In a 2018 survey of more than 500 young Canadian vapers, researchers discovered that while almost half of vapers felt they weren’t at all addicted to vaping, some “high sensation-seeking youth, those reading blogs and websites about vaping, those frequently dripping and those using higher nicotine strengths” reported that they felt addicted to vaping. footnote 4
There’s a good chance that these “high sensation-seeking” Canadians felt addicted to vaping because of the nicotine strength they were using rather than the blogs they were reading, but it’s certainly worth taking a look at this study if you have any doubts.
Ready to quit smoking? Talk to the NHS first.
Like it or not, if you want to quit smoking without expert help, the odds are against you. Research shows that less than 2% of attempts to quit using willpower alone are successful footnote 5. If you’re serious about quitting smoking, you have to find ways to improve these odds.
The NHS Stop Smoking Service is, by far, the best way to quit cigarettes. Support from an NHS stop smoking counsellor can triple your chances of successfully quitting. If you follow their advice, you can successfully quit cigarettes, and reduce — and eventually remove — your dependence on nicotine. When you no longer rely on nicotine, you will be safe to put the vape device down for good — there will be no chemical dependency tying you to smoke or vapour.
Of course, if you enjoy vaping like we do, then you’re free to continue vaping as a hobby. We’ll be here to serve you the very best nicotine-free flavours, and we can show you how to get more out of your vape device as you leave nicotine addiction and smoking behind for good!
That's it! I hope this article has given you a better idea of how addictive vaping can be, and that we've given you some good ideas on how to manage your nicotine addiction successfully when you're quitting cigarettes.
Whatever your goals are for 2021, whether it’s quitting smoking (or just getting out of the house to see friends and family), we wish you the very best of luck!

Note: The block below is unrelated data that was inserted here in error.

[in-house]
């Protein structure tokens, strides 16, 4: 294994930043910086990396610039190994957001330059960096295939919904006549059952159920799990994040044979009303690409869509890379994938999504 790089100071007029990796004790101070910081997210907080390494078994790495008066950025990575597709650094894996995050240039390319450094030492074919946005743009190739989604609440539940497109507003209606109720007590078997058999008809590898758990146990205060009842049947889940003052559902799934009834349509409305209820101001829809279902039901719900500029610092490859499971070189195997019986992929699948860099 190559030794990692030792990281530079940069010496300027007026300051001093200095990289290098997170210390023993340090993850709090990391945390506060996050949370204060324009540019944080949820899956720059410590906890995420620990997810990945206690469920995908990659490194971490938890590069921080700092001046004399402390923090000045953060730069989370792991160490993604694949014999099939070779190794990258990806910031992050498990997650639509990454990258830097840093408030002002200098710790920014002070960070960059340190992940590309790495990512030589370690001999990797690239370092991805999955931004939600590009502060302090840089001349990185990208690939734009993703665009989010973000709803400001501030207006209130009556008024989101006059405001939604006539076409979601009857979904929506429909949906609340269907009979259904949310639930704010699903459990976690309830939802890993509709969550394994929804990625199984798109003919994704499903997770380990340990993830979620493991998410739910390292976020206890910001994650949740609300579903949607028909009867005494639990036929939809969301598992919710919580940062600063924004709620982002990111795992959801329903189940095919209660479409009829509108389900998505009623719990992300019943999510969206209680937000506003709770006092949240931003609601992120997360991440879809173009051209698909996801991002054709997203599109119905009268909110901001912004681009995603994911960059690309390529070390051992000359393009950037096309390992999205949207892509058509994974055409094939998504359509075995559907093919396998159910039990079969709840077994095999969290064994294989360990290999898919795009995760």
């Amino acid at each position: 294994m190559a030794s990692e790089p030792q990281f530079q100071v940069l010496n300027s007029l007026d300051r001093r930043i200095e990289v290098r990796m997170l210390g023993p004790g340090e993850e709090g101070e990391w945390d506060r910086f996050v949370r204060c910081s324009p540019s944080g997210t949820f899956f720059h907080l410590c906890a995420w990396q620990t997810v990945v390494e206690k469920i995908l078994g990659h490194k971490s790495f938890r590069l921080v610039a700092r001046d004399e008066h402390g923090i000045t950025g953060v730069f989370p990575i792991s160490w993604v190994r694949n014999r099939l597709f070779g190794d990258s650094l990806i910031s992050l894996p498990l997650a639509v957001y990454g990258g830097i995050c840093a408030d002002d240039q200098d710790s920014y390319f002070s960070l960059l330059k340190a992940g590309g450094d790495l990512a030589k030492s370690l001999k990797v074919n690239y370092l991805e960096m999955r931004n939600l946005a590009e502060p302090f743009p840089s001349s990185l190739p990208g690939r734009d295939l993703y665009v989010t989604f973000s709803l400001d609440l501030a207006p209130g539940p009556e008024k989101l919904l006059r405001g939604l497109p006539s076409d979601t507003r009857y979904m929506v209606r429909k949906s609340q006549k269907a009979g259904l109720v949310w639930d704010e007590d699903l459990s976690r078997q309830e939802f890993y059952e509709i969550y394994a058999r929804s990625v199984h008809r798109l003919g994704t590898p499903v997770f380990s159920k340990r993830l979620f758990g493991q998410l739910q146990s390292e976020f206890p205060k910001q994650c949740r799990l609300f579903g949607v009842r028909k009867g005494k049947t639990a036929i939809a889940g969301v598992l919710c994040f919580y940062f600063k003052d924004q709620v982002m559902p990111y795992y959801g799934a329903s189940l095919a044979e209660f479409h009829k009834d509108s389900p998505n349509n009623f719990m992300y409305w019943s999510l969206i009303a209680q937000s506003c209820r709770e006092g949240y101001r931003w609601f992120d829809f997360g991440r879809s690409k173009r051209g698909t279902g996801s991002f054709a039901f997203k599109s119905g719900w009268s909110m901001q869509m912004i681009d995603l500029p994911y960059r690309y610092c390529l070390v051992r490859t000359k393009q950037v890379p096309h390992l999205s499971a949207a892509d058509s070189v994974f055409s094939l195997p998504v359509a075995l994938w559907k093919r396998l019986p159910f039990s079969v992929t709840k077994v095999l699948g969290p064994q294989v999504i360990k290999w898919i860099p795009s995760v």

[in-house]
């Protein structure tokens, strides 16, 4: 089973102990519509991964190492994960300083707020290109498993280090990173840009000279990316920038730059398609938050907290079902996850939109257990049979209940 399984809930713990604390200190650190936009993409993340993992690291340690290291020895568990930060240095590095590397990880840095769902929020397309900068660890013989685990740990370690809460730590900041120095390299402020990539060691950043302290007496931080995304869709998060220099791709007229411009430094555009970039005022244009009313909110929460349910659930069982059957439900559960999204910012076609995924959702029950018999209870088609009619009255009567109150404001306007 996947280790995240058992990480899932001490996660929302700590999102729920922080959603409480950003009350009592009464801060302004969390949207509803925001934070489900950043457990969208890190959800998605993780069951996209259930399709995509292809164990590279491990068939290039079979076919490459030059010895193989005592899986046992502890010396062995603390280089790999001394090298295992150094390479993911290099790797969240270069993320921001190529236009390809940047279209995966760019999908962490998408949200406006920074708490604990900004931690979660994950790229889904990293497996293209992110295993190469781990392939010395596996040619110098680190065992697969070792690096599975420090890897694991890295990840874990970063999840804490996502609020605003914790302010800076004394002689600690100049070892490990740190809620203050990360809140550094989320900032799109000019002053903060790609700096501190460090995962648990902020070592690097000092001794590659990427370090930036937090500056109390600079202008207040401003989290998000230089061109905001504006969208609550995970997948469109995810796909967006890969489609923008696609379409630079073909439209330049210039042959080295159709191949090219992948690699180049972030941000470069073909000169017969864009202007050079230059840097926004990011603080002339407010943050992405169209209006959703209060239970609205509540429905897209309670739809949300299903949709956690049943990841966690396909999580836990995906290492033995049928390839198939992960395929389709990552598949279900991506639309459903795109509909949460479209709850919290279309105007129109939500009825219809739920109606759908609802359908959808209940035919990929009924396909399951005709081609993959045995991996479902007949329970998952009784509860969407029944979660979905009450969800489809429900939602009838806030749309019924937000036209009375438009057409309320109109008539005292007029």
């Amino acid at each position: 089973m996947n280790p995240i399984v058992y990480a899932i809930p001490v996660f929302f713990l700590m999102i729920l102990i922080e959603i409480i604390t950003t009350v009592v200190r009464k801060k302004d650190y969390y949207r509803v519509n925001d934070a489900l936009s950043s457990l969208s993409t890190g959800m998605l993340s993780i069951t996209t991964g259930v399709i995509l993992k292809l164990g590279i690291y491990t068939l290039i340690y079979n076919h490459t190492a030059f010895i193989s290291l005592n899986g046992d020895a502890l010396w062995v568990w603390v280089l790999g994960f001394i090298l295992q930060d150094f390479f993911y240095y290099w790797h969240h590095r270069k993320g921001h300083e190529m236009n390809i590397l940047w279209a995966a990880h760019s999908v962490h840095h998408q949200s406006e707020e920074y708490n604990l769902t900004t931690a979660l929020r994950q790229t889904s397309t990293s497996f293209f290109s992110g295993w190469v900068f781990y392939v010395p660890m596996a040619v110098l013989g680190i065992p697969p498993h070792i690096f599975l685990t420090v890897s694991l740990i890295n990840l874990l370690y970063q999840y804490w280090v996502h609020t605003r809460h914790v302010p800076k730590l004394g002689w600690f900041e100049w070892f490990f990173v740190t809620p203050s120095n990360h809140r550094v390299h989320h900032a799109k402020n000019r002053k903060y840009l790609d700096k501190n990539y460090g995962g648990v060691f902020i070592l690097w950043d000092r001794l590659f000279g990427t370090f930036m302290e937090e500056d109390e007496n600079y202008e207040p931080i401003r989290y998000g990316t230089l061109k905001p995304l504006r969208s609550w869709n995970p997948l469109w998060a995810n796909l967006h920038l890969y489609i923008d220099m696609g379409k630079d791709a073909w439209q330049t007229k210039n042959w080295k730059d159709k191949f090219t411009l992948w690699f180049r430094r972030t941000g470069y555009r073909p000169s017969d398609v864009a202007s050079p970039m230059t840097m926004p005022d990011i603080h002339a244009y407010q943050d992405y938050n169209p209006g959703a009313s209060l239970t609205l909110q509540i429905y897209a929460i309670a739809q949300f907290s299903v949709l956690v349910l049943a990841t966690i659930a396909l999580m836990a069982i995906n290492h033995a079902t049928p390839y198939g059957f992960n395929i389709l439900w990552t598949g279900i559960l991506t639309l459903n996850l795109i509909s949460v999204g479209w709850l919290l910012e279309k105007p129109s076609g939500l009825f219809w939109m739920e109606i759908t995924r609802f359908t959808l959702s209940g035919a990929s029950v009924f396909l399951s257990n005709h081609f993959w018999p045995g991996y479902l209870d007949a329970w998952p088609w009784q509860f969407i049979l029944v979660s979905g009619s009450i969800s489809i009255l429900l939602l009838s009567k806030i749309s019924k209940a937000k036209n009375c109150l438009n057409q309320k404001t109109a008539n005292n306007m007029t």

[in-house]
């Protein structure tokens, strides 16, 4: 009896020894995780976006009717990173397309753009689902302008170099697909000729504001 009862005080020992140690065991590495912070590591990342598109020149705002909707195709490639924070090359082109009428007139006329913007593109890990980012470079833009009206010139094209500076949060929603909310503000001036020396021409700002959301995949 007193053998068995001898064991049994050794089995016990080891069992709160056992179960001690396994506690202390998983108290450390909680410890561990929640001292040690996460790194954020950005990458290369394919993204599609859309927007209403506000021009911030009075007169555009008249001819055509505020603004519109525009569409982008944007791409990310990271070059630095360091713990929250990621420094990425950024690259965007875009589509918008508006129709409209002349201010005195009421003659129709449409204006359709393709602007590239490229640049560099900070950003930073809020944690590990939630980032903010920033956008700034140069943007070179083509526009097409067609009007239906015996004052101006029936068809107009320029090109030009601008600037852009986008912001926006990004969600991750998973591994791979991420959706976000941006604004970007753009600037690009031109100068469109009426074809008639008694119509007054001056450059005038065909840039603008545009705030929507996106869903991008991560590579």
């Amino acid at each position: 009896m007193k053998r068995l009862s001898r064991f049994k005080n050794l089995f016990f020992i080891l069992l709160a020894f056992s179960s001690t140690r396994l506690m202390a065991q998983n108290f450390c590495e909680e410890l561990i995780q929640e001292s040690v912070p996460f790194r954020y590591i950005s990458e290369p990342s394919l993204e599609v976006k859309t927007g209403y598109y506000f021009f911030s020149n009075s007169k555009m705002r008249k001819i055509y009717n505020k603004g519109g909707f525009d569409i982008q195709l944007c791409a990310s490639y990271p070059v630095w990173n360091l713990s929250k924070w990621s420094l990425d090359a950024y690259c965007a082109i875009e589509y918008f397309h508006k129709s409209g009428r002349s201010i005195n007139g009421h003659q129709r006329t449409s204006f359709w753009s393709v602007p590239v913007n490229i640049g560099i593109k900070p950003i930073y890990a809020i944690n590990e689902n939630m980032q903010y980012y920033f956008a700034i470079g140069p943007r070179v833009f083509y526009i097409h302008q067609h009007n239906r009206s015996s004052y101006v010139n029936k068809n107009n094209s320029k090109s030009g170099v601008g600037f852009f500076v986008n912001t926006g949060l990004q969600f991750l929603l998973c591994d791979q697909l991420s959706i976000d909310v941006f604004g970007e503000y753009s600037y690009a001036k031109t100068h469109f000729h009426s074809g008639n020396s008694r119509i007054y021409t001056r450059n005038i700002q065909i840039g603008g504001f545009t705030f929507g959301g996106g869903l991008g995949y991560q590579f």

Stay safe and happy vaping!
- John Boughey
Links & Citations
To learn more about the academic disagreements about what addiction actually is, you should take a look at the article below by American researchers Steve Sussman and Alan N Sussman:
Public Health England’s website has some great infographics explaining what you can do to improve your chances of quitting. The role played by over-the-counter NRT (Nicotine Replacement Therapy) treatments like e-cigarettes is explained at the link below:
On the same page (link below), Public Health England state that “E-cigarettes are currently the most popular stop smoking aid in England, with an estimated 2.5 million users. Over half (51%) have stopped smoking completely and of the 45% who still smoke, half say that they are vaping in order to stop smoking. The number who have quit smoking and vaping has reached 770,000.”
The study of Canadian vapers in the 16-25 age group can be read at the link below:
Learn more about your odds of successfully quitting using willpower alone, and why it’s a bad idea, at the link below:https://www.gourmeteliquid.co.uk/blogs/news/using-e-cigarettes-to-quit-smoking#how2vape2quit